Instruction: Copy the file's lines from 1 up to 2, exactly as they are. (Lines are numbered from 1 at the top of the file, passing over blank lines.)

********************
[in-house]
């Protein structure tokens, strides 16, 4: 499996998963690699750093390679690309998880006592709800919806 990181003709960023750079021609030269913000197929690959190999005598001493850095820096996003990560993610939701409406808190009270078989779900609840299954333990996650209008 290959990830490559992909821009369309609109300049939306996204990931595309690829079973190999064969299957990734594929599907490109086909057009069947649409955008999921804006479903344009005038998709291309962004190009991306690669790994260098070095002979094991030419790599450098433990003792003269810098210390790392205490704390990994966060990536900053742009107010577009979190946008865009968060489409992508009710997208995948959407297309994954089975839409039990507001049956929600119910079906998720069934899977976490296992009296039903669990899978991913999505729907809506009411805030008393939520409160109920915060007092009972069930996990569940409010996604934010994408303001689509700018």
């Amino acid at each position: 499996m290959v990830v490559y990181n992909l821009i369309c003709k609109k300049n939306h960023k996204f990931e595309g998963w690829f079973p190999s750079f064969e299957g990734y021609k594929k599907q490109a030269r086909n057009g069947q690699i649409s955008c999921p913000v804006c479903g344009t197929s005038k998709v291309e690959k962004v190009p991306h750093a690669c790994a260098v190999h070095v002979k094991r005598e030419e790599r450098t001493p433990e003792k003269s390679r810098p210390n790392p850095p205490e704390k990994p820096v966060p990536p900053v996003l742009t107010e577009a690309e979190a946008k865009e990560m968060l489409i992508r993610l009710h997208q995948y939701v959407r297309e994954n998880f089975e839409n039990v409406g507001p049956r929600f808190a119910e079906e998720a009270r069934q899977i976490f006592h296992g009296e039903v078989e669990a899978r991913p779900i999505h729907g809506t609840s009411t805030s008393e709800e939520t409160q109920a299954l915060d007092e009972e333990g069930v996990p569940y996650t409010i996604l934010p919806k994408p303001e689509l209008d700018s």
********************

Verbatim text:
[in-house]
């Protein structure tokens, strides 16, 4: 499996998963690699750093390679690309998880006592709800919806 990181003709960023750079021609030269913000197929690959190999005598001493850095820096996003990560993610939701409406808190009270078989779900609840299954333990996650209008 290959990830490559992909821009369309609109300049939306996204990931595309690829079973190999064969299957990734594929599907490109086909057009069947649409955008999921804006479903344009005038998709291309962004190009991306690669790994260098070095002979094991030419790599450098433990003792003269810098210390790392205490704390990994966060990536900053742009107010577009979190946008865009968060489409992508009710997208995948959407297309994954089975839409039990507001049956929600119910079906998720069934899977976490296992009296039903669990899978991913999505729907809506009411805030008393939520409160109920915060007092009972069930996990569940409010996604934010994408303001689509700018």